Actions you can take to improve your safety at homeTOP
If you are able, and choose, to stay in the family home there are a number of things you can do to keep you and your children safe. This document provides a checklist for women staying at home after separating from their abusive partner. Some of the actions below may be expensive (e.g. changing or installing locks or screens) but other actions require less expenditure while still being effective (e.g. dowels on windows and sliding doors, trimming vegetation, padlocks). Do what you can.
- You may wish to consider a violence restraining order so that your former partner has to maintain a certain distance from the house. More information about Violence Restraining Orders can be found at 2c. Family Violence Restraining Orders – What they are and how to get one.
- In the early days, ask a family member or close friend to stay with you for a while.
- Change all the locks, install door and window deadlocks. Double cylinder deadlocks cannot be unlocked from the inside without a key. If you install double cylinder deadlocks ensure that you have a key by the door and readily accessible at all times in case you have to leave through this door in an emergency (e.g. fire or your partner breaks in).
- Dowel (thin wooden pole that can be bought from any hardware store) can be put in window runners and sliding doors to prevent them from being forced open.
- Install security screens to as many external doors and windows as possible.
- Install outside sensor lights.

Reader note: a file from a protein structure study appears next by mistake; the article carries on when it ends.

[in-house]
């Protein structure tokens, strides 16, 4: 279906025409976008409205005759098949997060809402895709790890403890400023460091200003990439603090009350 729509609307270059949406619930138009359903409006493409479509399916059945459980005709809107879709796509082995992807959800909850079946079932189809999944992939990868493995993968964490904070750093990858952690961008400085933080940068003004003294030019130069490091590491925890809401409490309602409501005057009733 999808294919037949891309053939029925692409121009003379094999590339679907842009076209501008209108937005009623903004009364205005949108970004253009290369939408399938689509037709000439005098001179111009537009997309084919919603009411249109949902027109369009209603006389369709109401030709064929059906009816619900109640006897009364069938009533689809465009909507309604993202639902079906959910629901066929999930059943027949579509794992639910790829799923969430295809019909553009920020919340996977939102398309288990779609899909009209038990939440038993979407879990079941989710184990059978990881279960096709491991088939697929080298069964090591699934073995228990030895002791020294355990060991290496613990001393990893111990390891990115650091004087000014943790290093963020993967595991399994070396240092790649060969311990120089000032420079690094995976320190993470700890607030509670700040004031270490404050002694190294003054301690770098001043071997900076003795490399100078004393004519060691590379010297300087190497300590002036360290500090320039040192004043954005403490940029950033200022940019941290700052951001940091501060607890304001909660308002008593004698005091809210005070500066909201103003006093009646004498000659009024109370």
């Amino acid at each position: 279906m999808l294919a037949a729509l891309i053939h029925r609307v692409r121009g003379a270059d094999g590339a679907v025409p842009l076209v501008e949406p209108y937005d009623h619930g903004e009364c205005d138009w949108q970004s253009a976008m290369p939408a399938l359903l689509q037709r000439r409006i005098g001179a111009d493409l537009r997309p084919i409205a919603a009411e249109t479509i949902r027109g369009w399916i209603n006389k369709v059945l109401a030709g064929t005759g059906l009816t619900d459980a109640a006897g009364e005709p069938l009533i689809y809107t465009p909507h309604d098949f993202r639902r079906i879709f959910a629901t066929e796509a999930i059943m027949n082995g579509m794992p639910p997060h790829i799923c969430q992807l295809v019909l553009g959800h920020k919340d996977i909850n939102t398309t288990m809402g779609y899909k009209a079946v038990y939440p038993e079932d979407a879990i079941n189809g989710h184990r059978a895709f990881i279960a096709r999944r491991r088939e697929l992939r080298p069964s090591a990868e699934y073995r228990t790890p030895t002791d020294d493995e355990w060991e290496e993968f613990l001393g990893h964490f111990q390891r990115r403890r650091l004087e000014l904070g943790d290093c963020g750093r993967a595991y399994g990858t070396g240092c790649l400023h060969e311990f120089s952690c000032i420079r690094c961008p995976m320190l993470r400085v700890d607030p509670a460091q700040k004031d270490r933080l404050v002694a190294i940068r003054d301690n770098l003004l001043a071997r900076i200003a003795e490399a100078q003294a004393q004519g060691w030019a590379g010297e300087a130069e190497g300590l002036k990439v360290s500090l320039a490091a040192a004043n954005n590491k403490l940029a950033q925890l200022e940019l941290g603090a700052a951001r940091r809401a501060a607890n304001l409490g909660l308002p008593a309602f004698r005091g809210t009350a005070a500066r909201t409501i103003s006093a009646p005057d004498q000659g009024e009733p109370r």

- Trim back plants near the front door and windows that could provide a screen.
- If you have them, lock your garage, shed and side gate. Ensure all tools and implements that could be used against you are locked away.
- Padlock your mail box, so your mail can't be opened or stolen by your former partner. Even better rent a post office box.
- Ensure that your house number is clearly visible from the outside, so that if you need to call for emergency help, you can be easily found.
- If you have a landline, install an answering machine and use it to screen your incoming phone calls.
Safe at Home ProgramTOP
The Safe at Home program provides support for women and children to enable them to stay safe in their own home when it is safe for them to do so. The Safe and Home staff can assess your safety to stay at home and advise you on the physical safety of your home. The support offered can include security upgrades to your home, court support, liaison with the police and other services.
The Safe at Home program is offered throughout the Perth metropolitan area, the South West and the Wheatbelt regions. Further information can be found at the following websites:
South West Metropolitan Area: Lucy Saw Refuge
South East Metropolitan Area: Ruah
North West Metropolitan Area: Pat Giles Centre (click the Safe at Home download link at the bottom)
North East Metropolitan Area: Stirling Women’s Centre
South West Region: South West Refuge
Wheatbelt Region: Share and Care Community Services